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Theory of Obesity/Metabolic Syndrome and its treatment

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  • #16
    Originally posted by Forgotmylastusername View Post
    Possibly one of the biggest forgotten factor is just love of food and treating it as entertainment. And the convenience factor. Even if fructose, wheat, seed oils and sugar were eliminated you would still have people becoming obese on almond meal and stevia pancakes, coffee with butter and "paleo" bread burgers if theses foods were just as readily available as today's convenient foods. I suppose that fits into the Food reward theory and that's not even mentioning emotional eating, which is another huge factor in of itself.
    Yeah, those are all valid points and I think fit into the Food Reward Theory. I don't know if people would become AS obese eating those foods if they were so convenient, but certainly it could occur. There are obvious cultural factors and attitudes towards food as well as individual psychological characteristics such as emotional eating and, IMO, addictive traits in the personality. Combined with properties that make food hyperpalatable and/or addictive, there ya go.

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    • #17
      Yeah I am a little familiar with Johnson, but only in that I know he is studying fructose's effect on the diet and is somewhat in agreement with Lustig except for his emphasis on the uric acid factor as being primary. I definitely will look more into him. Actually I listened to an interview of his with Mercola earlier today.

      Originally posted by Scott F View Post
      While you're reading/researching you should consider reading Dr Richard Johnson's book "The Fat Switch." I see Johnson's work as building upon Dr Lustig's. What Johnson now believes is that the terminology "metabolic syndrome" should actually be called "the fat storage mechanism."

      From Lustig's Sugar The Bitter Truth you know fructose increases uric acid. What Johnson's lab believes (and it's submitted to peer review) is that uric acid's affect on mitochondria's ability to make ATP sets fat storage in motion. Certain foods cause more uric acid production then others. Fructose is one of those foods. Krill/shrimp being high purine foods also drives uric acid.

      So what's going on? According to Johnson's theory animals are eating seasonal foods that set them up to store fat for coming lean months. For humans and other animals fructose is the main trigger. For humpback whales it's krill....but it's this intracellular uric acid that's responsible in all animals to trigger fat storage, and that includes fatty liver.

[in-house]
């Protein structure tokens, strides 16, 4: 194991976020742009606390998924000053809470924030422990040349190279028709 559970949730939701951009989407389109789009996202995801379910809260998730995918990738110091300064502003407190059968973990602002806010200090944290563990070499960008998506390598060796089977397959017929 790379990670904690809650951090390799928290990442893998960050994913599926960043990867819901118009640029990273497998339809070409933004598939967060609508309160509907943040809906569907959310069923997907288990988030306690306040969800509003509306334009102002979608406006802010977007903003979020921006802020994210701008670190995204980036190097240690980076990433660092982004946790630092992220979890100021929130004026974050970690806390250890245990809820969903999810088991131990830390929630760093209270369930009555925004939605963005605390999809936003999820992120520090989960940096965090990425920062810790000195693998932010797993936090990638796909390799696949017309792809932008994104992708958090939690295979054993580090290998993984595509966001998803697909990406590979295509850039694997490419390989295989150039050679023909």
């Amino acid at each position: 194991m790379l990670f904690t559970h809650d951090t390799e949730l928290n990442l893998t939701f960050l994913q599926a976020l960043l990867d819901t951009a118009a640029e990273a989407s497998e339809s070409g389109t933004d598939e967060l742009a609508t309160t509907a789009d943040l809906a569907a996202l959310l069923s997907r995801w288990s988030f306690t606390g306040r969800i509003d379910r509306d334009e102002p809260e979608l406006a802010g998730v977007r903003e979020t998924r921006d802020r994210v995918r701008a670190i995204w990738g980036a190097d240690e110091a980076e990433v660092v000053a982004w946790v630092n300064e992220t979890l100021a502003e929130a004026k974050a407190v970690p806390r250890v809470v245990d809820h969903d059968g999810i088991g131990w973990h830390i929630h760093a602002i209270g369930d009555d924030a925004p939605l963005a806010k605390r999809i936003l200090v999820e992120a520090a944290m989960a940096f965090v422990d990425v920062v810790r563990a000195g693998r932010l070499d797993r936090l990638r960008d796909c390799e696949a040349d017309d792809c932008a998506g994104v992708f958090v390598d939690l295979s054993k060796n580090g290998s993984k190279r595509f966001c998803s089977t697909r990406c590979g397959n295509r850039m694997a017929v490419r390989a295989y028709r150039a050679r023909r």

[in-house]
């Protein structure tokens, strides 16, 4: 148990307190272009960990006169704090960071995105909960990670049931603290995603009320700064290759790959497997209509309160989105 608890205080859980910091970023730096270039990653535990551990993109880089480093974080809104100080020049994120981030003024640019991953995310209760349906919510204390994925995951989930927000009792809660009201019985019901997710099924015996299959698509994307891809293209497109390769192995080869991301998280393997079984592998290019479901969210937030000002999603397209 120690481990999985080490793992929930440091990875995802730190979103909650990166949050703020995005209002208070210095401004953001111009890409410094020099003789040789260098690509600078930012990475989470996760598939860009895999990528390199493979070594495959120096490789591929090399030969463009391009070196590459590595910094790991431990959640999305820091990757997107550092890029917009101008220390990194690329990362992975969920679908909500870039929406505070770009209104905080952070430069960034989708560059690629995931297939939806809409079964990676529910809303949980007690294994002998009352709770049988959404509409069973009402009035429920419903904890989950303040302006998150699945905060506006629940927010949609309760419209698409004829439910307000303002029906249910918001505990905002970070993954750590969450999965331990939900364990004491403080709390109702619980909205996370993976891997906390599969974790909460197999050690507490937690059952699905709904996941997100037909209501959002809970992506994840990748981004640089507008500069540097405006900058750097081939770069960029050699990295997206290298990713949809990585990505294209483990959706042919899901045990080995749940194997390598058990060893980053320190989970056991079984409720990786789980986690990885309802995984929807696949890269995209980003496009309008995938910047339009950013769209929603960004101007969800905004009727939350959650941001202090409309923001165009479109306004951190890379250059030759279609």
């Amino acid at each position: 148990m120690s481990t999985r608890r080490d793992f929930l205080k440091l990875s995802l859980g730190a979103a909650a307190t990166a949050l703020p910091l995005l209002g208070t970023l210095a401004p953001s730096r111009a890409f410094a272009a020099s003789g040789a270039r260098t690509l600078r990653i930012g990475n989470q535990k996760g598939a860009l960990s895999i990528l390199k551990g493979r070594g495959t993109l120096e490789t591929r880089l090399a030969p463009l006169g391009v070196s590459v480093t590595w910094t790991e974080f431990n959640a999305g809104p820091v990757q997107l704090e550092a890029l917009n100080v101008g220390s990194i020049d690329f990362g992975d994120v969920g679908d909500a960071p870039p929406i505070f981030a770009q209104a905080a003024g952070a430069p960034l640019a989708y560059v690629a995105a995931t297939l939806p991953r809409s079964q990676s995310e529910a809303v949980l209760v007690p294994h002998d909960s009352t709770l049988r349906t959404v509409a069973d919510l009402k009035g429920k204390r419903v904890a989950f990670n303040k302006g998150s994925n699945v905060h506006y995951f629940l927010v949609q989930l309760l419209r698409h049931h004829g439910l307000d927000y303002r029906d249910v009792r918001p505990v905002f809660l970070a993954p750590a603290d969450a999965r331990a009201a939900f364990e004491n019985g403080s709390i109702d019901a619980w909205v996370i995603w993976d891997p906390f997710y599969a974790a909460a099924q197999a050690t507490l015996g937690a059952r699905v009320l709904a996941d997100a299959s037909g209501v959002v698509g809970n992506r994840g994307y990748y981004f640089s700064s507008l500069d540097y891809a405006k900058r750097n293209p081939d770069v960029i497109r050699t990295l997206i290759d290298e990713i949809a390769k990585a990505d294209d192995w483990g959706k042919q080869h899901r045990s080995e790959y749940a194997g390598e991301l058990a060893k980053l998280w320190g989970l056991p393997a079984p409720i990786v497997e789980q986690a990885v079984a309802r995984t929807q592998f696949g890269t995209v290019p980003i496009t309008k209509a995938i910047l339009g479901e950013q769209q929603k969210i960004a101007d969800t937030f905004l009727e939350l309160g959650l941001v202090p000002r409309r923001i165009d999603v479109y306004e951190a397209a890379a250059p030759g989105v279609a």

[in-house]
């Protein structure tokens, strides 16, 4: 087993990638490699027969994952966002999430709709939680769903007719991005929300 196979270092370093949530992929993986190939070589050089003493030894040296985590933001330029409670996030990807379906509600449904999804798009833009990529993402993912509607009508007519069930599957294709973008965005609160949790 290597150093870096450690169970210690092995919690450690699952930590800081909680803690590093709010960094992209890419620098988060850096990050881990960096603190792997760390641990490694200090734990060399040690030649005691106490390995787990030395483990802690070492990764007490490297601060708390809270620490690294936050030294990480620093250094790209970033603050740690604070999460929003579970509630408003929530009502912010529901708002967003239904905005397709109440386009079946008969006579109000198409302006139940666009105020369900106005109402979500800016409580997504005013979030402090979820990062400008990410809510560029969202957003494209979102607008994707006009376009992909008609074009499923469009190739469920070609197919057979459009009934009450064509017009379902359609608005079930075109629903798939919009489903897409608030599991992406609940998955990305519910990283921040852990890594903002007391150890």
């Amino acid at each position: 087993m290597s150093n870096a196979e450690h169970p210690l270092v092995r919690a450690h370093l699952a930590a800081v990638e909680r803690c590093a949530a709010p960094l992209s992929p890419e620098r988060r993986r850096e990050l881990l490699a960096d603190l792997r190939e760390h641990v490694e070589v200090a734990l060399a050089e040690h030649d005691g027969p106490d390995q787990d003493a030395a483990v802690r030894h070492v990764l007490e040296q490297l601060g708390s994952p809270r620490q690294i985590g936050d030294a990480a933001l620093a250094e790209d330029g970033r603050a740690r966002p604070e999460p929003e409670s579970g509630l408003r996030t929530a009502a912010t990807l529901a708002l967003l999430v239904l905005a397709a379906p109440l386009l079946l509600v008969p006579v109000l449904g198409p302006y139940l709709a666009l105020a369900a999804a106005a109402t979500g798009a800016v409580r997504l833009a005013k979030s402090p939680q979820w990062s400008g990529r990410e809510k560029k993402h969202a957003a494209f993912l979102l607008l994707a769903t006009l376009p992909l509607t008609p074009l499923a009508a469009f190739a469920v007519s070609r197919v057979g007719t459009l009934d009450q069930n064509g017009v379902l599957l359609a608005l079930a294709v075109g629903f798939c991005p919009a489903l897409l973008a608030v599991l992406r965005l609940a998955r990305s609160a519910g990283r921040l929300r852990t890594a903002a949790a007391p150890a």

The problem for us humans, however, is that we are now eating fructose year round. In addition to that we eat wheat. As it turns out, wheat is a major source of "Fructans" in the diet. Just like there's polymers of glucose called glycogen, plants can produce polymers of fructose called fructan. In his book, The Fat Switch, Johnson devotes a chapter to wheat titled "The Pillsbury Doughboy Syndrome."

      Here's an interview with Dr Johnson on Dr Mercoa talking about his research The Fat Switch Book | Weight Control Guide - Mercola.com

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      • #18
        Originally posted by bloodorchid View Post
        i have pcos, and because i grew up eating wheat, and because when i have wheat products now it causes some of my uglier pcos symptoms to rear up
        Welp there ya go then. Wheat certainly seems to cause many problems. With so many contributing factors to our current health problems and obesity, it's any wonder we're not FATTER!

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        • #19
          Originally posted by Dumetolisa
          Obesity is truly a common problem among Americans. It generally occur due to consuming junk foods and other sorts of extra fats generated stuffs. So you should always keep your diet healthy to become fit and fine.
          One thing no one is touching with a 10 foot pole is epigenetics, or, what your grandmother ate while carrying your parent is affecting you today. I grew fat on breast milk; my Dad was a 14 1/2 lb whopper at birth, but no diabetes in his family. I am built like his mother, an was always compared to her girth, yet our diets were not that similar. But both my dad and I were born during the privations of world wars. I'm sure that counts for something.